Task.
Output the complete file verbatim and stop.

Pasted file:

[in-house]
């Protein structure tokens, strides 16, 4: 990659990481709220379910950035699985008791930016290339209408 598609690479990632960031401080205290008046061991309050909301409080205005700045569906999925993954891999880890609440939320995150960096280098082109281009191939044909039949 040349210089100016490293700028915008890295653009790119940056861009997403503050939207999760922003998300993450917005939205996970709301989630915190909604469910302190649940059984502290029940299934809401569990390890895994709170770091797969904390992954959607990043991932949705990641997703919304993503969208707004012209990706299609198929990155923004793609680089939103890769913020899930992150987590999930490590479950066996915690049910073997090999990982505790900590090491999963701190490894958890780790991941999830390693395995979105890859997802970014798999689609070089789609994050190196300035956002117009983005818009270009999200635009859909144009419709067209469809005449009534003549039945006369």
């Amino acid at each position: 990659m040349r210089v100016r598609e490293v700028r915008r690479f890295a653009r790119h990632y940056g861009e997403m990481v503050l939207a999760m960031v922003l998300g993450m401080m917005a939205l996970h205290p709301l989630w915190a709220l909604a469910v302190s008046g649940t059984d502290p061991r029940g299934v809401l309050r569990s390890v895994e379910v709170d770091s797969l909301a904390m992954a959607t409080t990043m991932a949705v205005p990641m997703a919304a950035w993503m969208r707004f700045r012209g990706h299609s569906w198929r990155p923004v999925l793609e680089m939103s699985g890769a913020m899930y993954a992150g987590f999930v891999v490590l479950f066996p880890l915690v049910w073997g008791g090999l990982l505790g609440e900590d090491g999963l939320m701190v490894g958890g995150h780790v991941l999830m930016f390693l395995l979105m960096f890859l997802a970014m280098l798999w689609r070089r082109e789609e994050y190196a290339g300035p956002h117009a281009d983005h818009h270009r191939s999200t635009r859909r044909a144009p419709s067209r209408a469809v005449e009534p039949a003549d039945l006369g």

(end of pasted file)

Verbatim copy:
[in-house]
């Protein structure tokens, strides 16, 4: 990659990481709220379910950035699985008791930016290339209408 598609690479990632960031401080205290008046061991309050909301409080205005700045569906999925993954891999880890609440939320995150960096280098082109281009191939044909039949 040349210089100016490293700028915008890295653009790119940056861009997403503050939207999760922003998300993450917005939205996970709301989630915190909604469910302190649940059984502290029940299934809401569990390890895994709170770091797969904390992954959607990043991932949705990641997703919304993503969208707004012209990706299609198929990155923004793609680089939103890769913020899930992150987590999930490590479950066996915690049910073997090999990982505790900590090491999963701190490894958890780790991941999830390693395995979105890859997802970014798999689609070089789609994050190196300035956002117009983005818009270009999200635009859909144009419709067209469809005449009534003549039945006369």
């Amino acid at each position: 990659m040349r210089v100016r598609e490293v700028r915008r690479f890295a653009r790119h990632y940056g861009e997403m990481v503050l939207a999760m960031v922003l998300g993450m401080m917005a939205l996970h205290p709301l989630w915190a709220l909604a469910v302190s008046g649940t059984d502290p061991r029940g299934v809401l309050r569990s390890v895994e379910v709170d770091s797969l909301a904390m992954a959607t409080t990043m991932a949705v205005p990641m997703a919304a950035w993503m969208r707004f700045r012209g990706h299609s569906w198929r990155p923004v999925l793609e680089m939103s699985g890769a913020m899930y993954a992150g987590f999930v891999v490590l479950f066996p880890l915690v049910w073997g008791g090999l990982l505790g609440e900590d090491g999963l939320m701190v490894g958890g995150h780790v991941l999830m930016f390693l395995l979105m960096f890859l997802a970014m280098l798999w689609r070089r082109e789609e994050y190196a290339g300035p956002h117009a281009d983005h818009h270009r191939s999200t635009r859909r044909a144009p419709s067209r209408a469809v005449e009534p039949a003549d039945l006369g």